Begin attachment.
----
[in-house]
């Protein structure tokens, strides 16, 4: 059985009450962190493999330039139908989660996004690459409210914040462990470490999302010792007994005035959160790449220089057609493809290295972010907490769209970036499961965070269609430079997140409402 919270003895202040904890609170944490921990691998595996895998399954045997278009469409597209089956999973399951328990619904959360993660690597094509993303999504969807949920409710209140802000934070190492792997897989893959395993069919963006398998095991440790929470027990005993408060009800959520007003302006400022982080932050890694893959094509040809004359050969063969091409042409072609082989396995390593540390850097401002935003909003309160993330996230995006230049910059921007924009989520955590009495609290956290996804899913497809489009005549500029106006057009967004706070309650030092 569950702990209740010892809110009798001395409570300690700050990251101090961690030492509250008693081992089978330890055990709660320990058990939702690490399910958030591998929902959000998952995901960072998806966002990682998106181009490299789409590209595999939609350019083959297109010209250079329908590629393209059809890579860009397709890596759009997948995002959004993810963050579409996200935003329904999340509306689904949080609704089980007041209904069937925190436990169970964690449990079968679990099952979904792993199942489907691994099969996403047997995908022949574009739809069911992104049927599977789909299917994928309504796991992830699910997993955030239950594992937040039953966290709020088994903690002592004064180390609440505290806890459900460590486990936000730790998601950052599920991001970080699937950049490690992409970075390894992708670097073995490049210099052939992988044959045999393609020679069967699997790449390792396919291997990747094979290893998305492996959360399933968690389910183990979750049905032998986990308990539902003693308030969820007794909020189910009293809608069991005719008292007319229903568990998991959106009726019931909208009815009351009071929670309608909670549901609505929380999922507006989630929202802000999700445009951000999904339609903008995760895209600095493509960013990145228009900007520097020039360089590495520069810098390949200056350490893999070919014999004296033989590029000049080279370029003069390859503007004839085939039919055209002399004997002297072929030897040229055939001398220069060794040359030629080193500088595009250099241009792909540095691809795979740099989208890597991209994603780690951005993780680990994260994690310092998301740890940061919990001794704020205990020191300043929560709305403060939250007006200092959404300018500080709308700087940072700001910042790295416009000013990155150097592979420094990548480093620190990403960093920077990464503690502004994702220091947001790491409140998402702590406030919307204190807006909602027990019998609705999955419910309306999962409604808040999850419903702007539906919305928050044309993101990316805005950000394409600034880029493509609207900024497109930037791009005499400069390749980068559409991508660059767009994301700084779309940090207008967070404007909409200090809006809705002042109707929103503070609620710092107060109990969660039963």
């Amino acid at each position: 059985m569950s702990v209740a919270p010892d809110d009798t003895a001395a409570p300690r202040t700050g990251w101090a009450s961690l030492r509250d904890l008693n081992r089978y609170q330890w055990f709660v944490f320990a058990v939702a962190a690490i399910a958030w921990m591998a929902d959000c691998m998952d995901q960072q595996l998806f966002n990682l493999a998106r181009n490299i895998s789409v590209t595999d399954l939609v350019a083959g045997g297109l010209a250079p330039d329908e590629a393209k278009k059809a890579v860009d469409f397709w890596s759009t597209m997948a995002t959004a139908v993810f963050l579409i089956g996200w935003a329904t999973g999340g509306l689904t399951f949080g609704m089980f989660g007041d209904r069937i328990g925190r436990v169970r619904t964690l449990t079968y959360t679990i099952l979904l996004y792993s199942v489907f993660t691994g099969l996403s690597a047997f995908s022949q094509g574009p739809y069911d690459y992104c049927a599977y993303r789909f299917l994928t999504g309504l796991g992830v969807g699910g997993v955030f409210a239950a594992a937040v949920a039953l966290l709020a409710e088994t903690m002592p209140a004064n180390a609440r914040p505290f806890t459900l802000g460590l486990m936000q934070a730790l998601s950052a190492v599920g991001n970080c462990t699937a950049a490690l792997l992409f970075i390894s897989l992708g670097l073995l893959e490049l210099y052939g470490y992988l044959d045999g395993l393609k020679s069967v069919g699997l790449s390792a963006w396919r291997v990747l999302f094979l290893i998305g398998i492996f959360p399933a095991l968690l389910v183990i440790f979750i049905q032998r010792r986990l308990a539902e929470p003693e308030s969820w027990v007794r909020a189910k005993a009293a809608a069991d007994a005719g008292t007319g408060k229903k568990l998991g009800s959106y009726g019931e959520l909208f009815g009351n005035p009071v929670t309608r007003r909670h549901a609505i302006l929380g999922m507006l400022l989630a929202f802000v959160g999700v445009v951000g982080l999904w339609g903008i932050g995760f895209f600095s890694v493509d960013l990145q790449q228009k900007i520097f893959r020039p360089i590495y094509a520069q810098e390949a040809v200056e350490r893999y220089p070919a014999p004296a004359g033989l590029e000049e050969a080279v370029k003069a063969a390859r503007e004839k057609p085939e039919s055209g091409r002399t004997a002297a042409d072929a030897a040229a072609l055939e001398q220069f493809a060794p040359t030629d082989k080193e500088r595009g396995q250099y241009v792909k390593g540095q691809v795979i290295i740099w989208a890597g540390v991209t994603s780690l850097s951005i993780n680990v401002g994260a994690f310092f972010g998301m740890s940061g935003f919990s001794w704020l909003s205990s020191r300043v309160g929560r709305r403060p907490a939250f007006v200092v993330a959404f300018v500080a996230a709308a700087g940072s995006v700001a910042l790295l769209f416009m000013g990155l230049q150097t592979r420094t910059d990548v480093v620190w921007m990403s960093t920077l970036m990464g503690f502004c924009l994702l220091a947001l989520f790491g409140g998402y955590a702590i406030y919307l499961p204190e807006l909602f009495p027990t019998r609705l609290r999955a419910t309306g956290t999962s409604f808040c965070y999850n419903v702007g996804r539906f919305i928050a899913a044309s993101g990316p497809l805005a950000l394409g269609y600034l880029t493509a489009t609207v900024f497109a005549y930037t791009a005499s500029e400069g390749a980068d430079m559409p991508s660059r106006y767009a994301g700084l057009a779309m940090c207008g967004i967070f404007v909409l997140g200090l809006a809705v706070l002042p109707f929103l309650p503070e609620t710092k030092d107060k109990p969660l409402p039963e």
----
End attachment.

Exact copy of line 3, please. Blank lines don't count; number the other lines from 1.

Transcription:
């Amino acid at each position: 059985m569950s702990v209740a919270p010892d809110d009798t003895a001395a409570p300690r202040t700050g990251w101090a009450s961690l030492r509250d904890l008693n081992r089978y609170q330890w055990f709660v944490f320990a058990v939702a962190a690490i399910a958030w921990m591998a929902d959000c691998m998952d995901q960072q595996l998806f966002n990682l493999a998106r181009n490299i895998s789409v590209t595999d399954l939609v350019a083959g045997g297109l010209a250079p330039d329908e590629a393209k278009k059809a890579v860009d469409f397709w890596s759009t597209m997948a995002t959004a139908v993810f963050l579409i089956g996200w935003a329904t999973g999340g509306l689904t399951f949080g609704m089980f989660g007041d209904r069937i328990g925190r436990v169970r619904t964690l449990t079968y959360t679990i099952l979904l996004y792993s199942v489907f993660t691994g099969l996403s690597a047997f995908s022949q094509g574009p739809y069911d690459y992104c049927a599977y993303r789909f299917l994928t999504g309504l796991g992830v969807g699910g997993v955030f409210a239950a594992a937040v949920a039953l966290l709020a409710e088994t903690m002592p209140a004064n180390a609440r914040p505290f806890t459900l802000g460590l486990m936000q934070a730790l998601s950052a190492v599920g991001n970080c462990t699937a950049a490690l792997l992409f970075i390894s897989l992708g670097l073995l893959e490049l210099y052939g470490y992988l044959d045999g395993l393609k020679s069967v069919g699997l790449s390792a963006w396919r291997v990747l999302f094979l290893i998305g398998i492996f959360p399933a095991l968690l389910v183990i440790f979750i049905q032998r010792r986990l308990a539902e929470p003693e308030s969820w027990v007794r909020a189910k005993a009293a809608a069991d007994a005719g008292t007319g408060k229903k568990l998991g009800s959106y009726g019931e959520l909208f009815g009351n005035p009071v929670t309608r007003r909670h549901a609505i302006l929380g999922m507006l400022l989630a929202f802000v959160g999700v445009v951000g982080l999904w339609g903008i932050g995760f895209f600095s890694v493509d960013l990145q790449q228009k900007i520097f893959r020039p360089i590495y094509a520069q810098e390949a040809v200056e350490r893999y220089p070919a014999p004296a004359g033989l590029e000049e050969a080279v370029k003069a063969a390859r503007e004839k057609p085939e039919s055209g091409r002399t004997a002297a042409d072929a030897a040229a072609l055939e001398q220069f493809a060794p040359t030629d082989k080193e500088r595009g396995q250099y241009v792909k390593g540095q691809v795979i290295i740099w989208a890597g540390v991209t994603s780690l850097s951005i993780n680990v401002g994260a994690f310092f972010g998301m740890s940061g935003f919990s001794w704020l909003s205990s020191r300043v309160g929560r709305r403060p907490a939250f007006v200092v993330a959404f300018v500080a996230a709308a700087g940072s995006v700001a910042l790295l769209f416009m000013g990155l230049q150097t592979r420094t910059d990548v480093v620190w921007m990403s960093t920077l970036m990464g503690f502004c924009l994702l220091a947001l989520f790491g409140g998402y955590a702590i406030y919307l499961p204190e807006l909602f009495p027990t019998r609705l609290r999955a419910t309306g956290t999962s409604f808040c965070y999850n419903v702007g996804r539906f919305i928050a899913a044309s993101g990316p497809l805005a950000l394409g269609y600034l880029t493509a489009t609207v900024f497109a005549y930037t791009a005499s500029e400069g390749a980068d430079m559409p991508s660059r106006y767009a994301g700084l057009a779309m940090c207008g967004i967070f404007v909409l997140g200090l809006a809705v706070l002042p109707f929103l309650p503070e609620t710092k030092d107060k109990p969660l409402p039963e």